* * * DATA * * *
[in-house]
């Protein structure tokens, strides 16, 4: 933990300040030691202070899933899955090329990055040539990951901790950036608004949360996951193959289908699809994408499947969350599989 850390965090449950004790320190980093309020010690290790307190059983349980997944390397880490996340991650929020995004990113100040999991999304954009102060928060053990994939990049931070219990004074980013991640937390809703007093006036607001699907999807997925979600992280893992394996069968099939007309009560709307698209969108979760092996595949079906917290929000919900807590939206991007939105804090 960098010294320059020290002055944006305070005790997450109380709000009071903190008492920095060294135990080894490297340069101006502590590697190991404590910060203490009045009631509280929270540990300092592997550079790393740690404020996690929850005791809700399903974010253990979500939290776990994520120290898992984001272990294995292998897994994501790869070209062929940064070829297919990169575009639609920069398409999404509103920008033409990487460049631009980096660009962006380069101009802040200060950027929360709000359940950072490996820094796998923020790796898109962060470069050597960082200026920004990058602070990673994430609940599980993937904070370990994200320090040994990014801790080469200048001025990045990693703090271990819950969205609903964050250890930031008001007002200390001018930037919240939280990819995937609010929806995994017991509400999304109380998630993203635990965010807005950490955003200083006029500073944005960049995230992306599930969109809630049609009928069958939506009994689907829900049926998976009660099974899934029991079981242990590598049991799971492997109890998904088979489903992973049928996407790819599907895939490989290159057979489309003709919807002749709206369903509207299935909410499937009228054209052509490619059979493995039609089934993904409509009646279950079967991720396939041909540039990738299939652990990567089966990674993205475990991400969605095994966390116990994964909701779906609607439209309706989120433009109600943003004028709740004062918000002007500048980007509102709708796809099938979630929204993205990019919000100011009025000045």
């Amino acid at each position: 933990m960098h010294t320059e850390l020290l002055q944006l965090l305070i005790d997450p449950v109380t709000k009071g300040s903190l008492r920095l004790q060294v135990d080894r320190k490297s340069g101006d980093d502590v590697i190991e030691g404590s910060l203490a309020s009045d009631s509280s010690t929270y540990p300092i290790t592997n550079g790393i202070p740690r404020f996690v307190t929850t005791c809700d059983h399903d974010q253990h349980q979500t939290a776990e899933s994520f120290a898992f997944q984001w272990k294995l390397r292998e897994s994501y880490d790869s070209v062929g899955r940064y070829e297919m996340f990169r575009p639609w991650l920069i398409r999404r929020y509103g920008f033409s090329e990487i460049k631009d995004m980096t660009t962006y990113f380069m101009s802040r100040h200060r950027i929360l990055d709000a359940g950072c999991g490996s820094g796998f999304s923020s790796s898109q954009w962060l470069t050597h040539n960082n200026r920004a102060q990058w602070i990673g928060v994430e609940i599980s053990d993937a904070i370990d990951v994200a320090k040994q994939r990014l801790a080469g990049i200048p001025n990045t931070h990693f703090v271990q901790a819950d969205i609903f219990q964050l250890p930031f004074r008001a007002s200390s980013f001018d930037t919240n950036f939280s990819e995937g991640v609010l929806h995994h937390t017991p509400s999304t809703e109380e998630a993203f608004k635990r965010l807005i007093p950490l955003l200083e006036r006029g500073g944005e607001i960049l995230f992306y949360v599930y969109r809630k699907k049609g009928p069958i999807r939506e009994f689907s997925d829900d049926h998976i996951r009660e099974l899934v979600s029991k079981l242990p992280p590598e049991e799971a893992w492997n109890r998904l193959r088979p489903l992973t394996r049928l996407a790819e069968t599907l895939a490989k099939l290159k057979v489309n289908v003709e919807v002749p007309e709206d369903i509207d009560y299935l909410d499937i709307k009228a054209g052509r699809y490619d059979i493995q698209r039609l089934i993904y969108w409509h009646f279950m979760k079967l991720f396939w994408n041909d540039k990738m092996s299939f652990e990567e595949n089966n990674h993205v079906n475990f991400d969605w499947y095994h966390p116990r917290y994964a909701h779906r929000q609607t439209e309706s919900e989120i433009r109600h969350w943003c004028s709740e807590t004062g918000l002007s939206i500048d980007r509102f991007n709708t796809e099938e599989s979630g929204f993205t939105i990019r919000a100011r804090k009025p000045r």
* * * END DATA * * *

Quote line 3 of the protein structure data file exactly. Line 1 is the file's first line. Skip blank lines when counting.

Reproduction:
């Amino acid at each position: 933990m960098h010294t320059e850390l020290l002055q944006l965090l305070i005790d997450p449950v109380t709000k009071g300040s903190l008492r920095l004790q060294v135990d080894r320190k490297s340069g101006d980093d502590v590697i190991e030691g404590s910060l203490a309020s009045d009631s509280s010690t929270y540990p300092i290790t592997n550079g790393i202070p740690r404020f996690v307190t929850t005791c809700d059983h399903d974010q253990h349980q979500t939290a776990e899933s994520f120290a898992f997944q984001w272990k294995l390397r292998e897994s994501y880490d790869s070209v062929g899955r940064y070829e297919m996340f990169r575009p639609w991650l920069i398409r999404r929020y509103g920008f033409s090329e990487i460049k631009d995004m980096t660009t962006y990113f380069m101009s802040r100040h200060r950027i929360l990055d709000a359940g950072c999991g490996s820094g796998f999304s923020s790796s898109q954009w962060l470069t050597h040539n960082n200026r920004a102060q990058w602070i990673g928060v994430e609940i599980s053990d993937a904070i370990d990951v994200a320090k040994q994939r990014l801790a080469g990049i200048p001025n990045t931070h990693f703090v271990q901790a819950d969205i609903f219990q964050l250890p930031f004074r008001a007002s200390s980013f001018d930037t919240n950036f939280s990819e995937g991640v609010l929806h995994h937390t017991p509400s999304t809703e109380e998630a993203f608004k635990r965010l807005i007093p950490l955003l200083e006036r006029g500073g944005e607001i960049l995230f992306y949360v599930y969109r809630k699907k049609g009928p069958i999807r939506e009994f689907s997925d829900d049926h998976i996951r009660e099974l899934v979600s029991k079981l242990p992280p590598e049991e799971a893992w492997n109890r998904l193959r088979p489903l992973t394996r049928l996407a790819e069968t599907l895939a490989k099939l290159k057979v489309n289908v003709e919807v002749p007309e709206d369903i509207d009560y299935l909410d499937i709307k009228a054209g052509r699809y490619d059979i493995q698209r039609l089934i993904y969108w409509h009646f279950m979760k079967l991720f396939w994408n041909d540039k990738m092996s299939f652990e990567e595949n089966n990674h993205v079906n475990f991400d969605w499947y095994h966390p116990r917290y994964a909701h779906r929000q609607t439209e309706s919900e989120i433009r109600h969350w943003c004028s709740e807590t004062g918000l002007s939206i500048d980007r509102f991007n709708t796809e099938e599989s979630g929204f993205t939105i990019r919000a100011r804090k009025p000045r």